Pol Pot, Stalin, and Mao were not "liberal" thinkers. They were dictators, like the Christian Hitler, and dictators hate rivals to power including unions, fellowships, liberal colleges and organized religion. They also like propaganda, something the folks like you who like to mention these guys seem to have in common with them.

      March 29, 2012 at 4:35 pm |
    • NickZadick

      Glenn! you are a retârd!! if you think you need to believe in fairy tales to be moral...quoting atrocities of atheists is no proof...there are many more religious tyrants than atheists...but either way, it is not an indication of why!

      March 29, 2012 at 4:36 pm |
    • WMoonFox

      Glenn: Hi dad. I see you're just as condescending as ever. Perhaps random people on the internet will respond better to your brand of religious indoctrination than I did. Good luck!

      March 29, 2012 at 4:42 pm |
    • Glenn

      HA HA HA

      BobbyTH go read a book or surf the internet about the ideologies of the three wonderful progressives I mentioned. You will find them very liberal in ideology and of course used force to get what they wanted. By the way to suggest Hitler was anything but an atheist is to fool yourself.


      I think someone who believes in life from non life or the big bang theory is just as guilty of believing in a fairy tale as you suggest I am.



      March 29, 2012 at 5:20 pm |
  17. doncampbell101

    CNN you marginalize yourself with this. The headline could have at least been accurate and said instead "How Religion WAS used to promote slavery" using "has been" to imply recent is a CHEAP journalistic ploy...

    March 29, 2012 at 4:23 pm |
    • tacc2

      "Has been" and "was" mean exactly the same thing.

      March 29, 2012 at 4:41 pm |
    • BobbyTN

      In places where slavery still exists, like Mauritania, religion is still the justification.

      March 29, 2012 at 4:44 pm |
    • Research Research Research!

      Not so! Even though slavery today is not on the Mass Scale it once was, Slavery still does exist in the world. There are parts of the world where these ancient systems of human abuse still exist not to mention forced labor, Trafficking of women and children. We have even prosecuted people in the united states for having workers as slaves!!! RESEARCH DONCAMPBELL101 RESEARCH...

      March 29, 2012 at 4:45 pm |
  18. p

    Funny how the article fails to mention that Christians are responsible for the abolition movement. Slavery in the times of Israel was not like the slavery that we had in the United States. Slavery in those times was necessary for many people, as sort of a profession, in exchange for food and shelter. People have used scripture to justify all sorts of things, but the principle of equality was always there:

    Galatians 3:28

    There is neither Jew nor Greek, slave nor free, male nor female, for you are all one in Christ Jesus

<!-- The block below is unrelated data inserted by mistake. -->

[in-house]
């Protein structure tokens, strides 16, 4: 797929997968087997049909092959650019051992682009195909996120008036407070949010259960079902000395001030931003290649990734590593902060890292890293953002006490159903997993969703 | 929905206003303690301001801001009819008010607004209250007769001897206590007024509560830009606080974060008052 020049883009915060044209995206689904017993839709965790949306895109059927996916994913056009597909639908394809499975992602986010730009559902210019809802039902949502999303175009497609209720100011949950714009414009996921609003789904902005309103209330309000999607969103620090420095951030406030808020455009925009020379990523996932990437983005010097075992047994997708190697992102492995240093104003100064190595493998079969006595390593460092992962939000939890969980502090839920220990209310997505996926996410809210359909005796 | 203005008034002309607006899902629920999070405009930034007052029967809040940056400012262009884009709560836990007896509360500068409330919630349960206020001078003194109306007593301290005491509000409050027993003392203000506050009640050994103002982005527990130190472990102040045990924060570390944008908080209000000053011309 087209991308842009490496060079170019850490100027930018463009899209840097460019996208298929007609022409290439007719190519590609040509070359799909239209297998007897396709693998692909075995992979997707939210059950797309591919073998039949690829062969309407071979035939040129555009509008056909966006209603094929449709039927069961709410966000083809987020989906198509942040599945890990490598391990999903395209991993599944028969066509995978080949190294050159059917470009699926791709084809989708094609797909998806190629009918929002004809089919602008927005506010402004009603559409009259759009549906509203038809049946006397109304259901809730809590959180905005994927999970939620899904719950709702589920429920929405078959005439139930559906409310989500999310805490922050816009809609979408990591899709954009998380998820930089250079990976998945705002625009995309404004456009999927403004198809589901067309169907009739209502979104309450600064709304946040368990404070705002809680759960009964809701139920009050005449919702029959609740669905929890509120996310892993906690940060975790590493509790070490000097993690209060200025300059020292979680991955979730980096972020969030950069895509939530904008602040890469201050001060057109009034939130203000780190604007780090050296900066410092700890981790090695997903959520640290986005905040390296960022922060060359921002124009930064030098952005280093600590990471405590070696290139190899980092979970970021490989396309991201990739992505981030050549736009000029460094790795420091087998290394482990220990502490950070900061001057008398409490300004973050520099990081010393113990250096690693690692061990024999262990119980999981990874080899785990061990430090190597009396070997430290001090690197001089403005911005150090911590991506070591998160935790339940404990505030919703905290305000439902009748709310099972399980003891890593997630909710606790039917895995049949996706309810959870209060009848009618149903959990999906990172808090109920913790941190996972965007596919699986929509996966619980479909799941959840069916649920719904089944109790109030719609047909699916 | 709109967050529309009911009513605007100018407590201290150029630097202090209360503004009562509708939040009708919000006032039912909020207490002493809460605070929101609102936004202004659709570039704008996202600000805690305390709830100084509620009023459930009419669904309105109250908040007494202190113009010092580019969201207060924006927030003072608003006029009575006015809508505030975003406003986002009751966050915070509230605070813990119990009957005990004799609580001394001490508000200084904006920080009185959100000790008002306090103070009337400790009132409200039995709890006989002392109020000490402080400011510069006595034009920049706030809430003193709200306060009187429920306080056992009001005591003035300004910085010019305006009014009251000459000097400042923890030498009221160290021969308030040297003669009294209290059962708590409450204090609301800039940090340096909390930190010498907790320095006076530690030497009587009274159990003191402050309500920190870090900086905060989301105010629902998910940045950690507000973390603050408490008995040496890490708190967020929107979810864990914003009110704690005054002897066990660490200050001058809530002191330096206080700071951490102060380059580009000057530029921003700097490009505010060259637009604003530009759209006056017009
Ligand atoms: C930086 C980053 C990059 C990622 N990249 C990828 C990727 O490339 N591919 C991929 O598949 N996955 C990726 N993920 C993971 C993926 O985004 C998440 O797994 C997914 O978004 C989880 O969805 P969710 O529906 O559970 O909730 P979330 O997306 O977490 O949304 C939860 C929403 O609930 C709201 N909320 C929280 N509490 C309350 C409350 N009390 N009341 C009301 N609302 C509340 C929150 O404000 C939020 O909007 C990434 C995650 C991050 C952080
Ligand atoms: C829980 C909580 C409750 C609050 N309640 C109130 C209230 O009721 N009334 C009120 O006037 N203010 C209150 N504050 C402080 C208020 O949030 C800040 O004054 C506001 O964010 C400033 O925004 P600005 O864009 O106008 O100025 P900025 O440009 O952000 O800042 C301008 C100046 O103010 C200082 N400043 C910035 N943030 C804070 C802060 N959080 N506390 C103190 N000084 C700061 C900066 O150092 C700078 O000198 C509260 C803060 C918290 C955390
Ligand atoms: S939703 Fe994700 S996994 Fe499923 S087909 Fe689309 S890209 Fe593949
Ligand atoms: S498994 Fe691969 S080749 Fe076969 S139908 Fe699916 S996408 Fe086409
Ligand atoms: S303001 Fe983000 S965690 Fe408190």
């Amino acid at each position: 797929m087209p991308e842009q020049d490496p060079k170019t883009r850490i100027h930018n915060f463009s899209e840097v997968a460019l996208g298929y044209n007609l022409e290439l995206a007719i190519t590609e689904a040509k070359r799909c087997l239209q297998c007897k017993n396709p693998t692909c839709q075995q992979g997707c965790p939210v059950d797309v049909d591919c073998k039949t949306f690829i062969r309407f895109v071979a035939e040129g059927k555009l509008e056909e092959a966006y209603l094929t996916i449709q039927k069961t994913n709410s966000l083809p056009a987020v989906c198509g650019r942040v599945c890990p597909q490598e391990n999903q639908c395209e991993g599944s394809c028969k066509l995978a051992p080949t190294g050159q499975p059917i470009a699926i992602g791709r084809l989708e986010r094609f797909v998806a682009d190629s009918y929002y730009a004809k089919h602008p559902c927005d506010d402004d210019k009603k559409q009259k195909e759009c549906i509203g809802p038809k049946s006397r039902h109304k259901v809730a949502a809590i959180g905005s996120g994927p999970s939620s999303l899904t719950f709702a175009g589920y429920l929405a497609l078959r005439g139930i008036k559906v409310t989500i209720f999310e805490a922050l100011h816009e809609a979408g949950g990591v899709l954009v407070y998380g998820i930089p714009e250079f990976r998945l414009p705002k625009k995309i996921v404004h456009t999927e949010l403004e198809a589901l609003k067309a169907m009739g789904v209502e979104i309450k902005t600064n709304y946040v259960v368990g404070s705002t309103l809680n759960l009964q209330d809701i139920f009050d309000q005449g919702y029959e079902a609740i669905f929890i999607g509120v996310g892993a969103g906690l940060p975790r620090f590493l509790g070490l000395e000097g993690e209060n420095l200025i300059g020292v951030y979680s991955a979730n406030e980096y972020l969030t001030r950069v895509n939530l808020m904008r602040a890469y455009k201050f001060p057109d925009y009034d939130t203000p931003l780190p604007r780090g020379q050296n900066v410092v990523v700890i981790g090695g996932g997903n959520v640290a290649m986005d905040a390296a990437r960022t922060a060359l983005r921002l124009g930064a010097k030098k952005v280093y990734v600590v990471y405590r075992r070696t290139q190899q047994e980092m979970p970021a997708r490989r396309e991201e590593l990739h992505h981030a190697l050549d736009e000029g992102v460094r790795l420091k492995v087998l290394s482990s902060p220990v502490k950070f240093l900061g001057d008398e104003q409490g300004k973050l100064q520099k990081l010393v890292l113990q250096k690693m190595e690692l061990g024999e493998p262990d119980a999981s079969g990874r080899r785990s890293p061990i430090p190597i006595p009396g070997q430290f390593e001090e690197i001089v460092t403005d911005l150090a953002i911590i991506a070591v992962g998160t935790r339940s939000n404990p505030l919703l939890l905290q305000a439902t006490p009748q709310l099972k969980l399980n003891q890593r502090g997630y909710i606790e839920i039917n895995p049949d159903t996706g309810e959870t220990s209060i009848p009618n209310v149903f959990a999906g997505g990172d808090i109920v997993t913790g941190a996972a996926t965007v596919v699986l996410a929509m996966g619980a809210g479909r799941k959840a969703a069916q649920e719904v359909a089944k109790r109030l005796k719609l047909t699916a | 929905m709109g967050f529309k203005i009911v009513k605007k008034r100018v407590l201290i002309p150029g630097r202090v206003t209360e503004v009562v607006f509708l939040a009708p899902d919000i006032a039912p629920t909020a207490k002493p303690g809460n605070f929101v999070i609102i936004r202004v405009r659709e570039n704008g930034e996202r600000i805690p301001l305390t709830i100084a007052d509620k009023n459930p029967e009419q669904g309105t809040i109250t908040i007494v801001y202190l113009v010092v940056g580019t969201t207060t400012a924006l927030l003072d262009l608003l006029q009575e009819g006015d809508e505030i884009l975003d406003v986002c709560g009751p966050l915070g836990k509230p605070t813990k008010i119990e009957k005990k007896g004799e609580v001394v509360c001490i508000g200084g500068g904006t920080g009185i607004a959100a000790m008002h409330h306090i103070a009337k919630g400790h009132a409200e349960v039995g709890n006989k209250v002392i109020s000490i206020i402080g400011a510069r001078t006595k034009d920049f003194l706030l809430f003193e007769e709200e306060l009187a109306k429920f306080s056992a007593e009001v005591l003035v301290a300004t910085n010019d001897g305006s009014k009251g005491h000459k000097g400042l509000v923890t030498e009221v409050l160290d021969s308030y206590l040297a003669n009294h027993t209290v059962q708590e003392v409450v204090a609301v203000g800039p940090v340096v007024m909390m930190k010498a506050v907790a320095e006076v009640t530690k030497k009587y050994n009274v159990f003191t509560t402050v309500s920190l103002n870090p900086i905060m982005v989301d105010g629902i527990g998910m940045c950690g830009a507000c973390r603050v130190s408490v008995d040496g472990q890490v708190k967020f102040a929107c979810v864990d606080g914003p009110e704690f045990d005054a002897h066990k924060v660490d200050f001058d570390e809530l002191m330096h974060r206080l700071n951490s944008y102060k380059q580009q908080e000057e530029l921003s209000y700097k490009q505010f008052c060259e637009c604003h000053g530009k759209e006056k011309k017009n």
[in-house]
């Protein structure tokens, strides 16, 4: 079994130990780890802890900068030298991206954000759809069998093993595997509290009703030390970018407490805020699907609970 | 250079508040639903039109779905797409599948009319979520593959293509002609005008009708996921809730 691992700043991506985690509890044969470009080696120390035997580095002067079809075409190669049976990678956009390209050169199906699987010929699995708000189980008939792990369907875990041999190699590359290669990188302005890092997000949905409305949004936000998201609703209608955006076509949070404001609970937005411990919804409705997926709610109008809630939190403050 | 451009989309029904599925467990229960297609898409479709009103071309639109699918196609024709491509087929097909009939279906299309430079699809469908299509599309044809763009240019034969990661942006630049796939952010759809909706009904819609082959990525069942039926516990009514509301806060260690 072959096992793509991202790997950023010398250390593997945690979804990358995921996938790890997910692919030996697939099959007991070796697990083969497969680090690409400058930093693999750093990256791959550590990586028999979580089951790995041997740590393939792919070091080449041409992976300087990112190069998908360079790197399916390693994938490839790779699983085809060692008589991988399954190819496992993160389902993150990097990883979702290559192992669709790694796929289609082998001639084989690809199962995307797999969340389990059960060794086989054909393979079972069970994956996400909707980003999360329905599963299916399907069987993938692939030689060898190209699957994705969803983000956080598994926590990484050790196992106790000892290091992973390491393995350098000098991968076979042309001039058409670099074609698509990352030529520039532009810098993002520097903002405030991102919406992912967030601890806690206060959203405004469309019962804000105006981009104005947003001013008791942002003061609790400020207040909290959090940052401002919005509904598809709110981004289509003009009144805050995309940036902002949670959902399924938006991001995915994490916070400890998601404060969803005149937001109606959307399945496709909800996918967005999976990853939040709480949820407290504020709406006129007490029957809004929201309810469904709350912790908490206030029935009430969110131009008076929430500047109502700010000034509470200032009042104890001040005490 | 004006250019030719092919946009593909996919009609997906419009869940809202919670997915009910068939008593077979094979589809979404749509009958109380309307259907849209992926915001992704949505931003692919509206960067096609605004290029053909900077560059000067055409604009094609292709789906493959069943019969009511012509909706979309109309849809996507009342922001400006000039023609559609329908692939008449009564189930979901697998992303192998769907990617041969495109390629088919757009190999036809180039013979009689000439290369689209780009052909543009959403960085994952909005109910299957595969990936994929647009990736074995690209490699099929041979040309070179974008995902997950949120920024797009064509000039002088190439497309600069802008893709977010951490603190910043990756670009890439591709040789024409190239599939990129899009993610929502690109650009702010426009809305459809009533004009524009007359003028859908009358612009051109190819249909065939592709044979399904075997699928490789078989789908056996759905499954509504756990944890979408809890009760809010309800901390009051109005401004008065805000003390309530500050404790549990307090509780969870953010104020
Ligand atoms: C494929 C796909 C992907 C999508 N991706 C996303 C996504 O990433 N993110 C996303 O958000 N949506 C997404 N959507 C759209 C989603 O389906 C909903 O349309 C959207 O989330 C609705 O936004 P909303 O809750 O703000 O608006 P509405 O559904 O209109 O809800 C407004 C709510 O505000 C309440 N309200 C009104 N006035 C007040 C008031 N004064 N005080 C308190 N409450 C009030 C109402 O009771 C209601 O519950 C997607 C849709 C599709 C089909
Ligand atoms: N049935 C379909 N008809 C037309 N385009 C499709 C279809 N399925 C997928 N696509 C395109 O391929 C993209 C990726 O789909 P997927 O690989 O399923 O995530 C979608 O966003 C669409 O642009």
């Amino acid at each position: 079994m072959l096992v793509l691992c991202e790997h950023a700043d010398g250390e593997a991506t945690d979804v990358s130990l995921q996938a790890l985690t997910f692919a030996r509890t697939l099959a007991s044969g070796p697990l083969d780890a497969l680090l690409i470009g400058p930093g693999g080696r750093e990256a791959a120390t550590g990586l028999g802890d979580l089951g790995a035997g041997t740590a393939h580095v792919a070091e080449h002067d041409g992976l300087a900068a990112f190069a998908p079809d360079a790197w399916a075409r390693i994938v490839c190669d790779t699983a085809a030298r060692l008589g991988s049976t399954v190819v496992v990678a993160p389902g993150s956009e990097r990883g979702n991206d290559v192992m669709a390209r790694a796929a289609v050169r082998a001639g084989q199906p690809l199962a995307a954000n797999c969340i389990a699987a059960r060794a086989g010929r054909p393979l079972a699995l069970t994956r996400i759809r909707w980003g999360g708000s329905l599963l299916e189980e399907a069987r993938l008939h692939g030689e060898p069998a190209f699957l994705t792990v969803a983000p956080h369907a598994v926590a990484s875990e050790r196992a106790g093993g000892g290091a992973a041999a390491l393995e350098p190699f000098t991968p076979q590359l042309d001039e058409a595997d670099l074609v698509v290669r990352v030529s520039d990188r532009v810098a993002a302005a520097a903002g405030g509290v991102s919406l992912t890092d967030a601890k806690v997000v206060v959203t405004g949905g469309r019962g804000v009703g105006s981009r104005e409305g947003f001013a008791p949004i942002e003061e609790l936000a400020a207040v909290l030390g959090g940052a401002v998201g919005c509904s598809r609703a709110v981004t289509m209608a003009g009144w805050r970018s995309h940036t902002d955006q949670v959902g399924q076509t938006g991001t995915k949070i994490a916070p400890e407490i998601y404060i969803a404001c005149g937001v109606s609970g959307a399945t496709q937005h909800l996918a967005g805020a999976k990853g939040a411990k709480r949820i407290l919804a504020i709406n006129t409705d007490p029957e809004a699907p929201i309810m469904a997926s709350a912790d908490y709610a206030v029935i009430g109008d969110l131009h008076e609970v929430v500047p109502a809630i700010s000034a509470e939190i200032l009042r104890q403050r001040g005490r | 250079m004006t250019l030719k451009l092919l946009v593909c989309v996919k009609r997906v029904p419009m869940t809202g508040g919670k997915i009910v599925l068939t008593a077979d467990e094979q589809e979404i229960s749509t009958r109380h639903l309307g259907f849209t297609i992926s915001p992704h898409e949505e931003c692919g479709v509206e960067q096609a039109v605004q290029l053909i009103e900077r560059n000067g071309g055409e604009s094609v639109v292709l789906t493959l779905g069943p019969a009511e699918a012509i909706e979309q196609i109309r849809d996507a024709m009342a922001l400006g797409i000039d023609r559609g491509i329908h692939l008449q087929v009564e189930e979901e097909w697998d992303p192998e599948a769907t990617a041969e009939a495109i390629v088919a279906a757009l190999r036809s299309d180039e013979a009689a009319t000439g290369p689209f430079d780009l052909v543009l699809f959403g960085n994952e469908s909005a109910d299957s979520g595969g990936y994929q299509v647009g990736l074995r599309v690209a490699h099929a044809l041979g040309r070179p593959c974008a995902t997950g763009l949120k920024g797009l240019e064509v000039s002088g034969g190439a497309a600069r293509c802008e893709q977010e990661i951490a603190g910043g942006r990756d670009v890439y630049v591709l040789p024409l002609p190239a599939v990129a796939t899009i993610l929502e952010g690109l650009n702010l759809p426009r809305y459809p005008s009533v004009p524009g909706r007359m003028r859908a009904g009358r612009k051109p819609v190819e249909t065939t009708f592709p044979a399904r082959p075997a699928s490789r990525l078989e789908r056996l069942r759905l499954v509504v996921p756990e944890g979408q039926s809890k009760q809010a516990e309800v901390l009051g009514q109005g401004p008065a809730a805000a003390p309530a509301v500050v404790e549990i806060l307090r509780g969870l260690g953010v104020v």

March 29, 2012 at 4:21 pm |
    • Mike D

      What were atheists going to organize at the time, when they were a tiny and unacknowledged minority? The abolition movement centered around Christianity in those days because everything did, without exception.

      March 29, 2012 at 4:28 pm |
    • WMoonFox

      Religion can be used to justify anything. See: the crusades.

      March 29, 2012 at 4:35 pm |
  19. 3511danny

    I am now in a deep sleep. Thanks.

    March 29, 2012 at 4:20 pm |
  20. CNN


    March 29, 2012 at 4:20 pm |
    • mike w

      Look at how Islam treats women and tell me that again with a straight face, lol.

      March 29, 2012 at 4:32 pm |
    • DE

      Saudi Arabia didn't ban slavery until the early 1960's and then just to get into the UN. In the late 1960's you could still find chains and manacles on sale.

      March 29, 2012 at 4:34 pm |
    • Cannan

      But it believes in killing those that do not submit to Islam. Ask any Hindu in India. This is the concept of Dar-al-Islam. And it is instructed in the Bible.
      And while Christians in history did in fact kill people who refused to submit to Christianity (as hypocrit as they are and still are), their actions is not supported by the Christian doctrine of the Bible. Jesus clearly indicated that if a person does not accept his doctrine to simply wipe off your feet and leave that person in peace. that is not what the Koran teaches.

      ‘We wipe even the dust of your town from our feet to show that we have abandoned you to your fate. And know this—the Kingdom of God is near!’ Luke 10:11

      March 29, 2012 at 4:40 pm |
    • Greg

      Islam is against slavery? What about the way it treat's women? That's a form of slavery.....oh and on another note...isn't the desire of Islam to enslave the rest of the world or destroy those who don't conform? Pillar #6 of the Islamic cult

      March 29, 2012 at 5:02 pm |
    • Greg

      ...isn't the desire of Islam to enslave the rest of the world or destroy those who don't conform? Pillar #6 of the Islamic cult

      March 29, 2012 at 5:03 pm |
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About this blog

The CNN Belief Blog covers the faith angles of the day's biggest stories, from breaking news to politics to entertainment, fostering a global conversation about the role of religion and belief in readers' lives. It's edited by CNN's Daniel Burke with contributions from Eric Marrapodi and CNN's worldwide news gathering team.